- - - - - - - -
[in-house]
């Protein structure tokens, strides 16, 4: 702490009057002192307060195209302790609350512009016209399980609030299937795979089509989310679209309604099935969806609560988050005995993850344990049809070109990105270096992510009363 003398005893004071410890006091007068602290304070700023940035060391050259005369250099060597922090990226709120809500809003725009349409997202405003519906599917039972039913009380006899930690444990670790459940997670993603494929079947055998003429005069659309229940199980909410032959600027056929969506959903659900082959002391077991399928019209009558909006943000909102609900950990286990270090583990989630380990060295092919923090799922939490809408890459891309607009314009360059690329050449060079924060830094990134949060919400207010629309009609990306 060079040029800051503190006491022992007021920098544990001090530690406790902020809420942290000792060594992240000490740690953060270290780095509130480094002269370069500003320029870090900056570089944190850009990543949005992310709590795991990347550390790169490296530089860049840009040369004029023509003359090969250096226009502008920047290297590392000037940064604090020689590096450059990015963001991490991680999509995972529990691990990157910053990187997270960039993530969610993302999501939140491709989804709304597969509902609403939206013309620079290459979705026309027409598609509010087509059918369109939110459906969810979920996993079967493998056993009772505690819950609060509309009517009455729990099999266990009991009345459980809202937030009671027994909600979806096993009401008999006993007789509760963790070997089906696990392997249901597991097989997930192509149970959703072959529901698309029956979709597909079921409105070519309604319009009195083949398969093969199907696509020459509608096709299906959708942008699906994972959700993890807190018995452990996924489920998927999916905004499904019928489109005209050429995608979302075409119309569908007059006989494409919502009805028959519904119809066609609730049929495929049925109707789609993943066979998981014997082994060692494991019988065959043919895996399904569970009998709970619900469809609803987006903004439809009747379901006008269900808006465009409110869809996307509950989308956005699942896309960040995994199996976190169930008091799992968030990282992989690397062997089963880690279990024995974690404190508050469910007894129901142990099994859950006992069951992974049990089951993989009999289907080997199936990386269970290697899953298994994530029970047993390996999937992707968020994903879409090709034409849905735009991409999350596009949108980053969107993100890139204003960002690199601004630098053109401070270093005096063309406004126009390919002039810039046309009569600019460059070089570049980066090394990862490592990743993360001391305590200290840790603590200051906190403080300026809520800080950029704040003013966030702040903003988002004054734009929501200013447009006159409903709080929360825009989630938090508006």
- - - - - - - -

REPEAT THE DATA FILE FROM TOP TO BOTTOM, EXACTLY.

[in-house]
């Protein structure tokens, strides 16, 4: 702490009057002192307060195209302790609350512009016209399980609030299937795979089509989310679209309604099935969806609560988050005995993850344990049809070109990105270096992510009363 003398005893004071410890006091007068602290304070700023940035060391050259005369250099060597922090990226709120809500809003725009349409997202405003519906599917039972039913009380006899930690444990670790459940997670993603494929079947055998003429005069659309229940199980909410032959600027056929969506959903659900082959002391077991399928019209009558909006943000909102609900950990286990270090583990989630380990060295092919923090799922939490809408890459891309607009314009360059690329050449060079924060830094990134949060919400207010629309009609990306 060079040029800051503190006491022992007021920098544990001090530690406790902020809420942290000792060594992240000490740690953060270290780095509130480094002269370069500003320029870090900056570089944190850009990543949005992310709590795991990347550390790169490296530089860049840009040369004029023509003359090969250096226009502008920047290297590392000037940064604090020689590096450059990015963001991490991680999509995972529990691990990157910053990187997270960039993530969610993302999501939140491709989804709304597969509902609403939206013309620079290459979705026309027409598609509010087509059918369109939110459906969810979920996993079967493998056993009772505690819950609060509309009517009455729990099999266990009991009345459980809202937030009671027994909600979806096993009401008999006993007789509760963790070997089906696990392997249901597991097989997930192509149970959703072959529901698309029956979709597909079921409105070519309604319009009195083949398969093969199907696509020459509608096709299906959708942008699906994972959700993890807190018995452990996924489920998927999916905004499904019928489109005209050429995608979302075409119309569908007059006989494409919502009805028959519904119809066609609730049929495929049925109707789609993943066979998981014997082994060692494991019988065959043919895996399904569970009998709970619900469809609803987006903004439809009747379901006008269900808006465009409110869809996307509950989308956005699942896309960040995994199996976190169930008091799992968030990282992989690397062997089963880690279990024995974690404190508050469910007894129901142990099994859950006992069951992974049990089951993989009999289907080997199936990386269970290697899953298994994530029970047993390996999937992707968020994903879409090709034409849905735009991409999350596009949108980053969107993100890139204003960002690199601004630098053109401070270093005096063309406004126009390919002039810039046309009569600019460059070089570049980066090394990862490592990743993360001391305590200290840790603590200051906190403080300026809520800080950029704040003013966030702040903003988002004054734009929501200013447009006159409903709080929360825009989630938090508006």